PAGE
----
(ED—Yamaha has thrown its hat
into the professional hillclimbing race circuit this season for the first time
in a lot of years and we’ve asked one of its Pro hillclimb racers, Cable
Willford, to share his racing experiences this season. Willford competed last
season on a Yamaha Nytro but as an independent. This year he has full race
support from Yamaha. Here is his seventh blog, which will be followed by post
race blog after the Beaver Mountain Hillclimb near Logan, UT.
We think it will be interesting to follow Willford as he helps to try to put
Yamaha on the map—hillclimbing wise that is.)
By Cable Willford
Now that the pressure of Jackson is in the rear
view mirror, I can finally settle down and just have fun with my racing. An
intense focus on speed and consistency is crucial to become successful as a racer, but at times
this intensity seems counterproductive.
Funny how the World Championship Hillclimb
has an affect on all of the events prior and once it's done, it's as if a
weight is removed and suddenly the remaining races take on a more relaxed feel.
If we were out there playing ping-pong instead of racing sleds, I suppose the
world championship ping-pong match would still be just as intimidating and
everything leading up to it would seem more stressful than whatever came
Mtn. race in Logan, UT,
has to be one of my favorite events on the entire circuit. The Zollingers’
reputation as passionate and professional competitors carries over as promoters/organizers
at this race. They typically set up a very fun
"racers" hill with a moto-style influence, incorporating big
table top jumps, whoops sections and step ups throughout the course.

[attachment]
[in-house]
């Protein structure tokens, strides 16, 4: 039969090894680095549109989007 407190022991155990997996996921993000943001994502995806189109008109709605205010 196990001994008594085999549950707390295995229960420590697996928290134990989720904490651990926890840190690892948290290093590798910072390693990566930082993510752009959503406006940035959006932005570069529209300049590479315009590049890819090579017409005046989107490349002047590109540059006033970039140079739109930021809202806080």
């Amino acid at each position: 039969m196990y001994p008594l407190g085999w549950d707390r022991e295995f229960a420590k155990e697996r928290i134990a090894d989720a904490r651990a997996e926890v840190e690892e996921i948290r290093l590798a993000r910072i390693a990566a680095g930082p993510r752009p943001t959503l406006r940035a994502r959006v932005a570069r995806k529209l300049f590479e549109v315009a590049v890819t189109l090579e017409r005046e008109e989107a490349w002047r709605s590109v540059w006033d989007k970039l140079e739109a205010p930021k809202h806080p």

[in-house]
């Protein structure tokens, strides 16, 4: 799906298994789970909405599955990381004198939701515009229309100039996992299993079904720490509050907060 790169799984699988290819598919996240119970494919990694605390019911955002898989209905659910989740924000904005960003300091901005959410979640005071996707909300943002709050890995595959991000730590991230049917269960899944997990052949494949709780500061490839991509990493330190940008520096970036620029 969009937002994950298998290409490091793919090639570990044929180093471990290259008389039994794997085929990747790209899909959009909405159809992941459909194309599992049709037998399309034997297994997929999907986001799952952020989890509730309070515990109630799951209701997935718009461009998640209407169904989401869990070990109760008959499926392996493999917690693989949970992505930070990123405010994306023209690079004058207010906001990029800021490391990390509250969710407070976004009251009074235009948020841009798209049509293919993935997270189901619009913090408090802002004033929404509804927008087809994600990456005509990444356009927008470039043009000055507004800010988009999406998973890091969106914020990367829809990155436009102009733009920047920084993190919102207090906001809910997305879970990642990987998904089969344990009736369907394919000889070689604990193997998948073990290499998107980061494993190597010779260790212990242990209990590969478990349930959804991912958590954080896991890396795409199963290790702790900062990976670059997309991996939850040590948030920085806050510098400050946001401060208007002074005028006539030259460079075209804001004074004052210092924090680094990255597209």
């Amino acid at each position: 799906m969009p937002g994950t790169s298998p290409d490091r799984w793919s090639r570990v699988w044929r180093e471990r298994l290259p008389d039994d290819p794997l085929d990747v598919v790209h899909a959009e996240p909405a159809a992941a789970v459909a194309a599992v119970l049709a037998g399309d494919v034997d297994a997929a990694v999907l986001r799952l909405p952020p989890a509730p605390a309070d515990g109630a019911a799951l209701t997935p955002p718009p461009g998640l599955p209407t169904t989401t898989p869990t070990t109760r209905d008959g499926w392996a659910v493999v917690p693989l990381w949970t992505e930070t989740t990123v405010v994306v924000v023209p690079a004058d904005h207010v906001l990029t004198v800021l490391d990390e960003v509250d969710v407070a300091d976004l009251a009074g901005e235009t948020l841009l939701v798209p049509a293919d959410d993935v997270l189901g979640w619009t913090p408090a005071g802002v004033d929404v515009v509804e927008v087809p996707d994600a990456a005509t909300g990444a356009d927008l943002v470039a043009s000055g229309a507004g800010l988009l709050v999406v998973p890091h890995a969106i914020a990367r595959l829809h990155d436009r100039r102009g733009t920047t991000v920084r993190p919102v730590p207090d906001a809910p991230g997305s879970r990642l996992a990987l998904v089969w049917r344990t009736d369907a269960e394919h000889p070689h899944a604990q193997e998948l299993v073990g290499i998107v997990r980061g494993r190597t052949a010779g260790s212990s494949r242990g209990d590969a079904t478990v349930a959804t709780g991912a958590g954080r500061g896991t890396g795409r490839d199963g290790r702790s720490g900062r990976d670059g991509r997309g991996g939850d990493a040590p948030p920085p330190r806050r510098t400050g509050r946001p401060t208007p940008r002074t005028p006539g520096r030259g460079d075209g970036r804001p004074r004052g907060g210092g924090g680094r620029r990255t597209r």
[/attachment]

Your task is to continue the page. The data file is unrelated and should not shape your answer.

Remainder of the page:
Beaver is the only race that has a
last chance qualifier format as well. Racers who fail to make the main in their
class have a chance to battle it out in the LCQ. The fastest two finalists for
each class get qualified, but even those who get eliminated have at least
another opportunity to compete, giving them one more ride for their
Big dog drag sleds get stupid in
the dash for cash runs at the end of the day on Saturday and Team Yamaha might
have a setup for our modified race sleds that will encourage my participation
here. The dash for cash at Beaver draws a good turnout of wicked fast heavy
metal from similar events like the Fairview
shootout and every entry is serious about winning. Other spectator faves
include the 120s and the vintage class. Old school iron is always fun to watch
and the outdated racing attire worn by some of these guys is nostalgic and
hilarious at the same time. Additionally, the locals’ class seems to grow in
popularity every year and it's encouraging to see new faces interested in
hillclimbing. No doubt much of RMSHA's new talent get their start by competing
in these locals classes.
All in all, Beaver is a well-run
spectator-friendly event with top notch racing and a laid back
atmosphere. I love racing at this venue and I hope my anticipation for a good
weekend here translates into some podium finishes for the boys in blue.